Salvatore's Ristorante. 2181 Murray Hill Road. 216-231-7670 Calamari: $9
Ravioli con Arogosta: $9
Linguine Piccante di Pollo: $16
Penne alla Vodka: $15
Vitello alla Griglia: $25
Pollo Imbotitti: $17
Pesce di Casa: $19
Tiramisu: $5
Chocolate Salvatore: $5
Almond Cream Cake: $6
Youngstown: As raw as they wanna be.
Youngstown: As raw as they wanna be.
With their squeaky clean good looks, gold necklaces, platinum 'dos, and wisps of facial hair, you'd think the R&B band Youngstown, which just released its debut, Let's Roll, came straight outta Orlando (the home of like-minded acts such as 'N Sync and the Backstreet Boys). But, as its name suggests, Youngstown -- singers Dallas (James Dallas), D.C. (David Yeager), and Sammy (Sammy Lopez) -- are from Northeast Ohio. Sort of. It turns out the band started in Atlanta and Kansas City, Missouri, but moved to Youngstown in 1995 (Yeager has roots there, but Dallas is from Kansas City, and Lopez was born in Rochester, New York). The band remained in Youngstown until two months ago, at which point it moved to L.A., where it now resides. But if you didn't see Youngstown perform in the area while it was developing its act, that's because it didn't play out much.

"We kind of hibernated," admits Dallas, speaking via phone from Disneyland in Anaheim, California, where the band is rehearsing for a Disney special that will air in February. "We didn't go out much. Our idea of going out was going to the movies. We were unknown by a lot of people. We did one show in the Beeghly Center, but that was it."

With ballads such as "Whenever You Need Me" and "Remember," the band takes on themes like heartbreak and puppy love -- not the kind of hard-knock stuff you'd associate with the ghetto. It doesn't take a genius to figure out that the trio has adopted a working-class motif by naming itself Youngstown (the city is, after all, associated with steel mills and mobsters) in an attempt to give itself a rougher edge (remember Vanilla Ice's falsified claims of motorcross championships and growing up in the 'hood?).

"I feel like our album is a little bit harder," Dallas explains. "I definitely feel like, because of our limited training, we are going out on a natural raw vibe. We might have benefited from learning (choreographed dance) techniques, but that would also take away from the uniqueness we have. Everything we do is raw."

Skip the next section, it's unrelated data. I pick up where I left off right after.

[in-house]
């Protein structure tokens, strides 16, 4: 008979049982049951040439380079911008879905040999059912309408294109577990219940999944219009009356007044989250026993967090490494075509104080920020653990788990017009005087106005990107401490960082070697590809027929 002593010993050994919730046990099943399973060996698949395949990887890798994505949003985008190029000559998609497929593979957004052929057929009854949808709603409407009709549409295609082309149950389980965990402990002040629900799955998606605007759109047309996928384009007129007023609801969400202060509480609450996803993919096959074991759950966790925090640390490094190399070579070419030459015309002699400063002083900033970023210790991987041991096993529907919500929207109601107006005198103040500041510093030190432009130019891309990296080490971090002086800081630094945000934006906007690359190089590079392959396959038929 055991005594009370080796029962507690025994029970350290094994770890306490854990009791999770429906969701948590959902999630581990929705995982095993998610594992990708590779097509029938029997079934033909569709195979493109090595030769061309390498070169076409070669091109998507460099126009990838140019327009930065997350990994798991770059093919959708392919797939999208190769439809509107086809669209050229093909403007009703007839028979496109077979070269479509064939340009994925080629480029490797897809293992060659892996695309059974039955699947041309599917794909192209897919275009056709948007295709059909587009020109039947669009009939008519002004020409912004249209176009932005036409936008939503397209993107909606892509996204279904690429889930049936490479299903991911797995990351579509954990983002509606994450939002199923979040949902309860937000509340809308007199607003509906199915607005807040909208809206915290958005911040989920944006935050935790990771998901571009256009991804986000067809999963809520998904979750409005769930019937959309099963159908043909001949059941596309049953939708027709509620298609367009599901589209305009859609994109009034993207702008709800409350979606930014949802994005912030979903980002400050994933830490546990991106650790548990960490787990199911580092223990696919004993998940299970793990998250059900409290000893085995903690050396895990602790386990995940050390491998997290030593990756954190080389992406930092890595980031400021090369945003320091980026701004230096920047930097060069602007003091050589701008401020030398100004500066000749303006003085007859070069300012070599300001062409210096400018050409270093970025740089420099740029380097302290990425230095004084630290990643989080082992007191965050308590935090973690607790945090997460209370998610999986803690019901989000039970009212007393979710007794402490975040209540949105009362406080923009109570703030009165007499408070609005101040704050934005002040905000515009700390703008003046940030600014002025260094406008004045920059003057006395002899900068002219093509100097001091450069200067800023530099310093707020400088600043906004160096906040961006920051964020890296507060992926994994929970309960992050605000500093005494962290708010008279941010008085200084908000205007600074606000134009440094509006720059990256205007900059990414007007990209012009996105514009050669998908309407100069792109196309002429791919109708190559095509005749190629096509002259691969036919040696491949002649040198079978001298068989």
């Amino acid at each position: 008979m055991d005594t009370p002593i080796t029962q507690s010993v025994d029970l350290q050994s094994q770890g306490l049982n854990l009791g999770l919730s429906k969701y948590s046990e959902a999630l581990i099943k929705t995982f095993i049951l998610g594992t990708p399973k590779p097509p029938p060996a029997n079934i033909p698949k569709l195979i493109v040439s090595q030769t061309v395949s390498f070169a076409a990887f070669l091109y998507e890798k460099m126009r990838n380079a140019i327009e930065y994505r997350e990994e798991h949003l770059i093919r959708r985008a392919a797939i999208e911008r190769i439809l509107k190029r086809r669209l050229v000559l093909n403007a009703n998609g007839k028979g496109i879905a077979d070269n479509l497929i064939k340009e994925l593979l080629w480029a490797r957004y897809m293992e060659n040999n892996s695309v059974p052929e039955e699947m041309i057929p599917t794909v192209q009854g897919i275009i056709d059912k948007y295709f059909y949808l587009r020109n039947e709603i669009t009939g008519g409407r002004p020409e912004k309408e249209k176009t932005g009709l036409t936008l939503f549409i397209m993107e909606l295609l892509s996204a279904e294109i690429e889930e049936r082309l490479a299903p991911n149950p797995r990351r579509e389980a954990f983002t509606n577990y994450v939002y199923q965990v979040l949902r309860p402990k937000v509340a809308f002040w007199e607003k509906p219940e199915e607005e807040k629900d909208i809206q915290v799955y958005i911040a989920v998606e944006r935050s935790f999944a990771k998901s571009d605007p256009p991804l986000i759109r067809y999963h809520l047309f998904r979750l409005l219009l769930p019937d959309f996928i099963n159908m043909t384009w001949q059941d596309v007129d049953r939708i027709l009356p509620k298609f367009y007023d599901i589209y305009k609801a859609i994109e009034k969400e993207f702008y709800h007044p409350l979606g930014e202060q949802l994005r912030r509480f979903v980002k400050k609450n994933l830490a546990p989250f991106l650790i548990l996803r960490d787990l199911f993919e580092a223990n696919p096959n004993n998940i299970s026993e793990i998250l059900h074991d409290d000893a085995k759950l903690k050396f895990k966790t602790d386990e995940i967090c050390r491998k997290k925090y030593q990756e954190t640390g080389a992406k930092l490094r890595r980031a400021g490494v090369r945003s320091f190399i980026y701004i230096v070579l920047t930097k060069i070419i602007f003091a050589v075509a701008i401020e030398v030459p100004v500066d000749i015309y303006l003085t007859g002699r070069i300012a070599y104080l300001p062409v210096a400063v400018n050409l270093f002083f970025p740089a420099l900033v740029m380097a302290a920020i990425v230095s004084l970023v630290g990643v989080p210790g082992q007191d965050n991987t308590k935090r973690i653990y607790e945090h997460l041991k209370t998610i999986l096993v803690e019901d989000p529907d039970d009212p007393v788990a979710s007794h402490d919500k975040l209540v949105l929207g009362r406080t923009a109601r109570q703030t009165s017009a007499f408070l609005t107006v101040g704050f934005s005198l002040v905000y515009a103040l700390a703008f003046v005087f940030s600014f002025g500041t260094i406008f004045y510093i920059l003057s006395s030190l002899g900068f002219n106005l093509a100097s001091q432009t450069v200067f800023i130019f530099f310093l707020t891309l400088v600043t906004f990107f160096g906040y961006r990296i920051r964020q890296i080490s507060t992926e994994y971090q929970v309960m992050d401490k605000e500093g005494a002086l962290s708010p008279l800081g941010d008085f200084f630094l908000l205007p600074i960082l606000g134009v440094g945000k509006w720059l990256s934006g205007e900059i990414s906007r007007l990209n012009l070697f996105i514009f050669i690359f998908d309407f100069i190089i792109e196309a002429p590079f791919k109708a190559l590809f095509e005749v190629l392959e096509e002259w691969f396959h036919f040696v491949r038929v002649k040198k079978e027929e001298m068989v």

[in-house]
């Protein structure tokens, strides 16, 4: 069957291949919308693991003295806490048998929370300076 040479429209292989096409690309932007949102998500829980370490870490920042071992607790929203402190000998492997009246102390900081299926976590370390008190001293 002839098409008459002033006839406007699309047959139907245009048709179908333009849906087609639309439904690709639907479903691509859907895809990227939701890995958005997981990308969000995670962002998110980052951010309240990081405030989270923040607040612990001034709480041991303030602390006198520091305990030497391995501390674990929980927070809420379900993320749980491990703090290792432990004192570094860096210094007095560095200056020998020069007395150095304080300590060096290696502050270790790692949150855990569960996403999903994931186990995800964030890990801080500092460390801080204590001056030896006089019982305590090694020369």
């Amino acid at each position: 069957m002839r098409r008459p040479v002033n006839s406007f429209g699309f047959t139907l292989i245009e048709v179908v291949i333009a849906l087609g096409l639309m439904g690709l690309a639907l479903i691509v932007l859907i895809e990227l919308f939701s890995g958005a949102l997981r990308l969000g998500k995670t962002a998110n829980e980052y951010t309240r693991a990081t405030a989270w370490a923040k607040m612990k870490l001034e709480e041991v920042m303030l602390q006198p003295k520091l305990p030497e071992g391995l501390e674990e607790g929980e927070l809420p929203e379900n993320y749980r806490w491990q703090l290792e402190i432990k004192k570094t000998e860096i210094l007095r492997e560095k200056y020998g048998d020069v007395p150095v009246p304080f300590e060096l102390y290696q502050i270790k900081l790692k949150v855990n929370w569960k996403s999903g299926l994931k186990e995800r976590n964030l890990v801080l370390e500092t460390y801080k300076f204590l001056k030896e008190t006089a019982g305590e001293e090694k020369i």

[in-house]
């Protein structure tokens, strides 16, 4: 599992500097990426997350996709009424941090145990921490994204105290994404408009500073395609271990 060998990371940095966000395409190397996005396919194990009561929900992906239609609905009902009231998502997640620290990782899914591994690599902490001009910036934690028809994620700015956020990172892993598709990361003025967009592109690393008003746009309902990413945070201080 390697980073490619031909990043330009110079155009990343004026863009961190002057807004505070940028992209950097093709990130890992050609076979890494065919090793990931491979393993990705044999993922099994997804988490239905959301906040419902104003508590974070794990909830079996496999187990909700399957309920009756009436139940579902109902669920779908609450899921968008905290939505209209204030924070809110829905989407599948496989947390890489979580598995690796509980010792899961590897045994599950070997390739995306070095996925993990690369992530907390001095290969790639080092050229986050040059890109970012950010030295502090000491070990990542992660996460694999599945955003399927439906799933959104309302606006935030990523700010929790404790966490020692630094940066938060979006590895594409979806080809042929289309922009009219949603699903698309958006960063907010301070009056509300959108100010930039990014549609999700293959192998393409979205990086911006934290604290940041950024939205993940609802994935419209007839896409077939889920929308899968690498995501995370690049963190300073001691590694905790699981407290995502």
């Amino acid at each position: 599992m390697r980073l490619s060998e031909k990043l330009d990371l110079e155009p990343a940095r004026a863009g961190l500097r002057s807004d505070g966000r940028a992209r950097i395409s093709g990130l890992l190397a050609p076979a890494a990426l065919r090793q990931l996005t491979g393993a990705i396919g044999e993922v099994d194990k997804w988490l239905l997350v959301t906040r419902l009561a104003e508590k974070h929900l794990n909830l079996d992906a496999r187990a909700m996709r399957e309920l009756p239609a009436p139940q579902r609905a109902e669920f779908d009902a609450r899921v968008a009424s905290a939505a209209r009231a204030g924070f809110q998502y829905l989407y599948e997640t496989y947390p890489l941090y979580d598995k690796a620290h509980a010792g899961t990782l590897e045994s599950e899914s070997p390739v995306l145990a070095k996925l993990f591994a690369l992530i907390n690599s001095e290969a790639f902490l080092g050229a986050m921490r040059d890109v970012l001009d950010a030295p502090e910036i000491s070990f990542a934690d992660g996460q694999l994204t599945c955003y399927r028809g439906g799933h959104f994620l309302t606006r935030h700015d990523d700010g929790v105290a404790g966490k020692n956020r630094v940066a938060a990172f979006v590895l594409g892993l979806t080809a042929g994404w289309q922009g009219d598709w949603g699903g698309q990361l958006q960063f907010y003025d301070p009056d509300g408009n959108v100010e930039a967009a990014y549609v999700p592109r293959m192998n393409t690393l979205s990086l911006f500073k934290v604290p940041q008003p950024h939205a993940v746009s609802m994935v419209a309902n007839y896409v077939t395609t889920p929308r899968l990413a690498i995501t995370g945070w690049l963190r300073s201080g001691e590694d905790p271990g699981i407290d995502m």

Raw isn't exactly the word that comes to mind when you hear a ballad like "Angel," which, sung almost completely falsetto, features giddy-as-a-schoolboy lines such as "Like an angel I'll fly to you so you don't have to cry no more." In the equally plaintive "The Prince You Charmed," the band croons about finding true love while faux strings chime and a synthetic drumbeat thumps gently in the background. Its overly emotional delivery on Let's Roll hasn't stopped the band from finding success, however, as the single "I'll Be Your Everything" is already a minor hit (it's also on the Inspector Gadget soundtrack). While the band is clearly riding on the coattails of other boy bands, it doesn't want to be known as a boy band.

"[The term "boy band'] is just something society has labeled groups such as ourselves," Dallas says. "I don't know why they never call the black vocal groups boy bands. It's OK for 20 million R&B bands to come out and not be labeled as boy bands. I don't understand that whole way of thinking."

With a European tour in the works this month and a New Year's Eve gig in Orlando (where else?), Dallas isn't sure when, if ever, the band will perform in Youngstown. "We would like to perform in Youngstown," he says tentatively. "We're just waiting for the right moment."

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According to guitarist Nathan Kilker, the jam-oriented band The Andy Johnson Explosion has a pool of some 70 songs (about three-quarters of which are original) from which it picks and chooses when it plays live. For live shows, it's a definite advantage to be able to vary set lists from one night to the next, as Kilker explains. "You'll never see the same show twice from us. You get that with a lot of local bands who play the same songs and have the same moves."

But when it came time to picking and choosing the tracks that would be on its first full-length CD, The Ghost of 'Lectricity, the roots- and folk-oriented Cleveland band -- which, in addition to Kilker, includes singer Aidan Kilker, guitarist Ryan McMaster, and bassist Joe Watters -- had a hard time deciding which nine tracks would make the final cut.

"We had to pick songs that go together, and it was hard to go through them," Kilker says, adding that the jam band scene in Cleveland is anything but thriving. "We're trying to create more of a scene here, but it's hard, because there's so much dance clubbing. I've been frustrated with coming up the ranks. I expected to see more of a community, and it's not here. I want to try to at least build some of it, but also look at other places we need to go to in the region."

The Andy Johnson Explosion will play with Strip at the Agora Ballroom at 9 p.m. on December 4. Tickets are $6. For more information, call 216-241-5555.

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As of December 2, Thursday nights at Trilogy (2325 Elm Street) will be hosted by a new trio of DJs who call themselves the Audio Prostitutes (their night will be called "Insomnia"). DJ Exile promises it will provide "an alternative to everything Cleveland" and will feature a variety of "harder-edged music," ranging from new metal (Korn and Limp Bizkit) to techno (Chemical Brothers, Aphex Twin, Prodigy). Doors will open at 9 p.m., and there's a $5 cover. For more information, call 216-226-7000. -- Jeff Niesel

Send local music info and boy band hatemail to [email protected].

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